Wladimir Klitschko vs Mormeck: No Surprises
Wladimir Klitschko 57-3 (50) retained his WBA, IBF, WBO & IBO world titles and Ring Magazine champion status in the Heavyweight division here in Düsseldorf tonight with a one-sided demolition of a hopelessly over-matched Jean-Marc Mormeck 36-5 (22).
In the build-up to the fight, most observers believed this contest to be a mismatch and so it proved. Mormeck failed to land a single meaningful punch throughout the contest - although when later questioned in the press conference whether he expected such an easy fight with Mormeck who had "not given him (Klitschko) a single punch", the champion responded "That's not true. He hit me in the eye with the jab, in my left eye. And it burns! Still burning actually." In other words, he got caught once and it stung a bit.
Mormeck's intentions were clear from the opening bell. Head down, the challenger burrowed forwards into the chest of the Ukranian in an effort to get into range. Once in range however, Klitschko clinched and spoiled, thwarting his opponent. The referee was the busiest man in the ring, electing to separate the fighters after every clinch. The Ukranian found the space to land the jab and force Mormeck back. The vastly pro-Klitschko crowd didn't like the Frenchman's tactics, whistling and hooting their displeasure. The champion took the opener 10-9, looking more accomplished than his opponent and landing the few scoring punches.
The second round saw Klitschko immediately onto the front foot, pushing out the trademark 'Steelhammer' jab. Mormeck tried to leap into range but was again restricted by the bigger man first, then referee Luis Pabon who, immediately breaking clinches, took away Mormeck's only realistic hope of getting close enough to Klitschko to do any damage.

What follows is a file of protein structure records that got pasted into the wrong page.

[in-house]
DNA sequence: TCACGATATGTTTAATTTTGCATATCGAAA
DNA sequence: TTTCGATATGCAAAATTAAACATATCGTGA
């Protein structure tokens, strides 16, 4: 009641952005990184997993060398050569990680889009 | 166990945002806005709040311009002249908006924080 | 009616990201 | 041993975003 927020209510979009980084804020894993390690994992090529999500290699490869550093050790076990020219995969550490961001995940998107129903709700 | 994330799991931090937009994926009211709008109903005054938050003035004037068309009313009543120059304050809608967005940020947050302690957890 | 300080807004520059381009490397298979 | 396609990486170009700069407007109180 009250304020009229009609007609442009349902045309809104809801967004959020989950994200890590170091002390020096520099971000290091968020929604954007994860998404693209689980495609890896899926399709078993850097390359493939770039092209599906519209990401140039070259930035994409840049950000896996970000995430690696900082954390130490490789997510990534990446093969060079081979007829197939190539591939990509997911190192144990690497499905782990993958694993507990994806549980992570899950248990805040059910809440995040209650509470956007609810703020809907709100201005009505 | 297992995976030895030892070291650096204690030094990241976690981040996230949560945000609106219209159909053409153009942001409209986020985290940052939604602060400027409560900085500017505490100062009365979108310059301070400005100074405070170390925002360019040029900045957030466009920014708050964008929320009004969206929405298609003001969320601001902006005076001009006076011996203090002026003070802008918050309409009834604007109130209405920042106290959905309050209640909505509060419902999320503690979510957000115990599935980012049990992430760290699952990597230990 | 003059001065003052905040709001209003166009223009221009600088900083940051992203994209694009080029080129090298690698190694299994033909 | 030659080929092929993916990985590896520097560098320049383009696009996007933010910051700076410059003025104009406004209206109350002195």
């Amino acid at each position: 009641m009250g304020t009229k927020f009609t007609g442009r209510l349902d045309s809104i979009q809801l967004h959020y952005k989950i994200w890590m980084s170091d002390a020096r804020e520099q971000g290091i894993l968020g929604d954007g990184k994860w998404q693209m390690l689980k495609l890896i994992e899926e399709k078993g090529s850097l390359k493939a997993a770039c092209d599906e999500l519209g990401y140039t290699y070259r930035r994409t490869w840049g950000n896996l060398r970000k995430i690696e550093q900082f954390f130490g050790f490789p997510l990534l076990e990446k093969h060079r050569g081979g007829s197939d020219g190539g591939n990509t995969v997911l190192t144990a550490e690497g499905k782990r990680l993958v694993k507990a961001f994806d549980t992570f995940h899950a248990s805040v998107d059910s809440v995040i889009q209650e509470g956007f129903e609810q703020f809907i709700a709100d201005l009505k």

Klitschko's work was increasingly impressive and combinations now landed along with the jab. A right hand dropped the Frenchman. Mormeck rose to his feet and Wladimir rushed in to finish the job. Evasive action and the referee's intervention allowed Mormeck to survive more heavy looking combinations from the champion, who took the round 10-8 courtesy of the knockdown.
The third round saw Klitschko continue to smother the smaller man, the physical advantages held by the champion now glaringly evident. Klitschko landed some eye catching combinations then two, three, four left hands in quick succession. Mormeck covered up to protect himself from combinations that landed with regularity. A big looping right hand from the challenger failed to connect and he was forced to eat more jabs. The referee was continually required to break up the pair before both fighters fell untidily to the floor, Mormeck helped to his feet by the referee after Wladimir had toppled forwards on to him. Klitschko was warned by Pabon for pushing, but again, took the round, this time 10-9.
The fourth round had Mormeck coming forwards, head down, but held at bay by Klitschko. Again the referee was busy. A minute into the round, after yet another clinch, Klitschko fired off a jab and right hand which detonated on the Frenchman and crumpled his legs. A left hook cuffed him on the way down and a final swinging right failed to connect. Mormeck looked up from the canvas, dazed from the blows. He bravely beat the count, just, but Pabon had seen enough and waved it off.
The crowd got what they came for and went home happy. A dominant Klitschko performance, capped off by a stoppage, the 50th in his professional career. But the quality of the opponent and the competitiveness of the bout seemingly an irrelevance to the paying public. However, as in Munich two weeks ago but for very different reasons, the Heavyweight division does not emerge from the evening with any great credit.
Target practice for Wladimir Klitschko against an opponent conceding so many advantages before he even stepped into the ring, then succumbing to a predictable end, can not be good for the sport, however much money it makes.